The other day I ventured out and about in Happy Valley and realised that there is a small private street that I never noticed. It is tucked away behind the Sanatorium hospital, just to the right of Celeste Court. I decided to walk uphill, it is just a short slope.
There are just a few houses in this dead-end street, and the one on the left hand slide (up the slope) are really beautiful – at least the old ones that remain. Apparently they were built in the 1920s as part of the development of Happy Valley as a residential area.
At that time houses had to be of European style and were not allowed to exceed 35 feet in height. Can you imagine this? Nowadays it seems all the houses and buildings are getting taller and taller – when I tell friends back at home that I used to work on the 66th floor of the Centre, they just shake their head.
Anyway, the Fung Fai Terraces look beautiful from the outside, and what I have heard from friends, also inside. It is hard to find a flat in there (no surprise) as it is such a quiet area in Hong Kong.
There is also a big, old stair case and I wonder where that used to lead to. Nowadays there is just another block of buildings at the end of the stairs – but maybe in the past there used to be a street?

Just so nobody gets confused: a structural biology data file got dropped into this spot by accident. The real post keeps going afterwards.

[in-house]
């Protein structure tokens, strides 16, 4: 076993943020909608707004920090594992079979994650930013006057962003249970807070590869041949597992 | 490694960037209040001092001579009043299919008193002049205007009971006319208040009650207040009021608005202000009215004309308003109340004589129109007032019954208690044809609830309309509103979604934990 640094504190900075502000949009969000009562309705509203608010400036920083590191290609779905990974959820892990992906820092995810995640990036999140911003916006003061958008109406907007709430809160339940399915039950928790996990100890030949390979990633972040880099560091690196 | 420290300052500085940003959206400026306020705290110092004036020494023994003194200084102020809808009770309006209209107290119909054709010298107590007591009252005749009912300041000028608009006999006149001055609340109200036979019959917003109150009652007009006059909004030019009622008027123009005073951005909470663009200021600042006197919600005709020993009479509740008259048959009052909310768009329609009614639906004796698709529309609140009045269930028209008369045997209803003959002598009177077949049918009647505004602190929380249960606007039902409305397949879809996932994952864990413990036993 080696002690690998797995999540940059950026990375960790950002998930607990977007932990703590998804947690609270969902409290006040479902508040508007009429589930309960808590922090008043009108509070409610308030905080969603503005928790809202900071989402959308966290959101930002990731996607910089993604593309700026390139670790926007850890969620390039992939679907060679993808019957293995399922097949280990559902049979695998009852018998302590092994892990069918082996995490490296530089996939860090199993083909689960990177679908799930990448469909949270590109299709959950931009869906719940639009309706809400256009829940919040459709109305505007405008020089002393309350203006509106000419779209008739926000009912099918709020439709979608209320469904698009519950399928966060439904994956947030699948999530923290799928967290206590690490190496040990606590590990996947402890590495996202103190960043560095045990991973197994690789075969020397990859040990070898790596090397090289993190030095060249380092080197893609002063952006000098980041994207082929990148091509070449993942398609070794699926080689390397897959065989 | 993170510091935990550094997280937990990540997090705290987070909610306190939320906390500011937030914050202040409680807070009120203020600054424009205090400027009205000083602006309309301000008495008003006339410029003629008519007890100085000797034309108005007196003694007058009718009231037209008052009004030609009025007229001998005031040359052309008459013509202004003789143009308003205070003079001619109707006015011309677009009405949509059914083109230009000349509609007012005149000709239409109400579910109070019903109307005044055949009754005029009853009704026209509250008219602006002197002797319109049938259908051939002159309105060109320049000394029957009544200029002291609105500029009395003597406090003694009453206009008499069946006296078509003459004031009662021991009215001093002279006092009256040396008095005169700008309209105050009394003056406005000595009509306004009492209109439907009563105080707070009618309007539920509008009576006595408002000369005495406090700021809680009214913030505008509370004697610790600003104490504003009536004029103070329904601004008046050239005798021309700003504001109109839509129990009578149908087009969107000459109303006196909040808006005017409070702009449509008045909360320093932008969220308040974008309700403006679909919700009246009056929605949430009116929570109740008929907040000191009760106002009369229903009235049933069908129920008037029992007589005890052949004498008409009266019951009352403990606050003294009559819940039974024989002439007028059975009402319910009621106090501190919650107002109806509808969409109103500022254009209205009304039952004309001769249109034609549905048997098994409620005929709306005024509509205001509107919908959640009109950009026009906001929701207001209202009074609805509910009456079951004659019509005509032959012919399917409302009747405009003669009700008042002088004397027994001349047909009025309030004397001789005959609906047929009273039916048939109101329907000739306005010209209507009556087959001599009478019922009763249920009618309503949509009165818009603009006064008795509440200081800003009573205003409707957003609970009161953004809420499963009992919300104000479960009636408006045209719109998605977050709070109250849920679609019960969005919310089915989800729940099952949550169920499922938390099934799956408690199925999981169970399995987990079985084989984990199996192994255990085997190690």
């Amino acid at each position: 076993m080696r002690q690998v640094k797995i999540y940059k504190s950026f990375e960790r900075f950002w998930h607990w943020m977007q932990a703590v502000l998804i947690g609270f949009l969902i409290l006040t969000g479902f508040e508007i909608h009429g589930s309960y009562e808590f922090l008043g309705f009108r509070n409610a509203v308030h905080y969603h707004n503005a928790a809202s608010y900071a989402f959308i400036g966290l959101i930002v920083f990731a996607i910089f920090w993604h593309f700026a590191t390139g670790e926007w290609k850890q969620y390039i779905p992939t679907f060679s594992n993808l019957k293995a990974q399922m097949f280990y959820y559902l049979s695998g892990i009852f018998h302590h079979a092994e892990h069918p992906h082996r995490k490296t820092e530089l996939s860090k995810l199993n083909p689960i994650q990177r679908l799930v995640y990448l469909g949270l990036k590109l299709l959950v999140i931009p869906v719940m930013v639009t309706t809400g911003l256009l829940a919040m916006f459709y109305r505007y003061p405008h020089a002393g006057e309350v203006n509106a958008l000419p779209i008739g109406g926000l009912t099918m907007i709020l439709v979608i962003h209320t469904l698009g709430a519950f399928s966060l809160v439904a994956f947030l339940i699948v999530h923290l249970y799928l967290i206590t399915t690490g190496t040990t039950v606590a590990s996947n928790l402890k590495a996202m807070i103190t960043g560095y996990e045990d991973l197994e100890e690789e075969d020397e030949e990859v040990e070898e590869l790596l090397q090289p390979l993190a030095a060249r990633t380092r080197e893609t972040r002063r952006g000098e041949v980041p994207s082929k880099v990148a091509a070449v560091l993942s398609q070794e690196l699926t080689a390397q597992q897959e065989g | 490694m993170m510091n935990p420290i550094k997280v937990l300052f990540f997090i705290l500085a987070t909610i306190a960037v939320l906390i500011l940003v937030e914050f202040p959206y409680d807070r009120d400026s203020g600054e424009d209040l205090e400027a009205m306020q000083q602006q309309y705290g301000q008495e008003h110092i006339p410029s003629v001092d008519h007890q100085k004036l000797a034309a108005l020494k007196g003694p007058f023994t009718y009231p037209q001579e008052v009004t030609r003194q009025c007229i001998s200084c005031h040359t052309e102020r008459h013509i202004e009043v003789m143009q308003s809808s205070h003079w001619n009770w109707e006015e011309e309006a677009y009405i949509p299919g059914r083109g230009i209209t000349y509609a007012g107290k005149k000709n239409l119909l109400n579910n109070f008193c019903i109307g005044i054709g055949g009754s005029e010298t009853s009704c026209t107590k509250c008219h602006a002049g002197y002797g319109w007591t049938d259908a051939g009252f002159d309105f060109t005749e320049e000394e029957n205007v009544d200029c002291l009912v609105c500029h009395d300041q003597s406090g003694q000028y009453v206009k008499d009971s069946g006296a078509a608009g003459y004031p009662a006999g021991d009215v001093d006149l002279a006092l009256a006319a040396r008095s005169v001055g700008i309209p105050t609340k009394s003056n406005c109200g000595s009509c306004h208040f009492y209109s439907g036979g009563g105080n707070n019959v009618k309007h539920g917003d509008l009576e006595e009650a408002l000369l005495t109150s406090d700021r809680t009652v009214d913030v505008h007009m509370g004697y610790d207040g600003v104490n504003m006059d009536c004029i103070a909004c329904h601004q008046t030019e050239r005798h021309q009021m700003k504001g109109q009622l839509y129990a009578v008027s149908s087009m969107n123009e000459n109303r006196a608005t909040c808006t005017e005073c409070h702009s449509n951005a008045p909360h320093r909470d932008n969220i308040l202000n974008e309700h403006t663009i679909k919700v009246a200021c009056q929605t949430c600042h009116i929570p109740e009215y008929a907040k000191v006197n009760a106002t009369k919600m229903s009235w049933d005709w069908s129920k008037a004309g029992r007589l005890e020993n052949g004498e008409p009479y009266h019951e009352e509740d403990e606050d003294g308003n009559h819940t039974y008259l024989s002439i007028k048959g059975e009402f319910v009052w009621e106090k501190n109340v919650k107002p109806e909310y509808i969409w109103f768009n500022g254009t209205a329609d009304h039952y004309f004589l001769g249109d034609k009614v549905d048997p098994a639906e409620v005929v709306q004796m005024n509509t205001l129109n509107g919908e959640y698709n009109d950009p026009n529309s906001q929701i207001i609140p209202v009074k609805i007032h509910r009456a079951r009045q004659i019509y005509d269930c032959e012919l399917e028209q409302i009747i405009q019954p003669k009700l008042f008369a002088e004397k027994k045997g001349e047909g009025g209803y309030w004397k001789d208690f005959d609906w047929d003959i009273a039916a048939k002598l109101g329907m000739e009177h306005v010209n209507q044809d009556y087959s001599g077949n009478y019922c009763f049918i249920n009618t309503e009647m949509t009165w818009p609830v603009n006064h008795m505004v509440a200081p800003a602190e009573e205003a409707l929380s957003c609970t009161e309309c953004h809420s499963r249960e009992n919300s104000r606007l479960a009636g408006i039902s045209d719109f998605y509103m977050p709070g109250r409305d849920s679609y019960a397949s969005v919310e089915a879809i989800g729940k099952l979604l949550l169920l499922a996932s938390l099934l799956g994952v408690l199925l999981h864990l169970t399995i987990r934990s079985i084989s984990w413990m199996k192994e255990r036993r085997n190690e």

I would love to know more about this quiet and old area of Hong Kong – does anyone know more about the history of the Fung Fai Terraces?
9 thoughts on “Fung Fai Terraces in Happy Valley”
Ruth, aren’t you afraid you might get lost? You investigate all sorts of places, I would be worried I might not find my way back home.
Hahaha. No, Hong Kong is very small and also safe – it’s hard to get lost :)
Wow, so pretty! I used to live so close by, I can’t believe I never explored there myself!
I would love to see the inside of the houses, I’ve heard from two different friends that there are some amazing flats – with stained glass doors. That sounds so beautiful!
My father was the second owner of the house next to the hospital. First owner being his Dad who built the complex. David (Man Hing) O’Young was the founder of Wing On and returned to China after founding Wing On in Sydney.
My family lived there until 1960 and each floor is around 2000 sq ft with high ceiling. Indeed it was very old and grand.
That’s great feedback – thanks for sharing!
I visited this afternoon to this place. It is amazing to see the beautifully crafted houses in HK where surrounded by concrete Jungle. A few years back, I read the article that on 1943 Xu Beihong (King of Modern Chinese Artist) stayed a few months. Do you know, which building he stayed?
Thanks for visiting Asok – unfortunately I don’t have that information, I’d love to wish it too!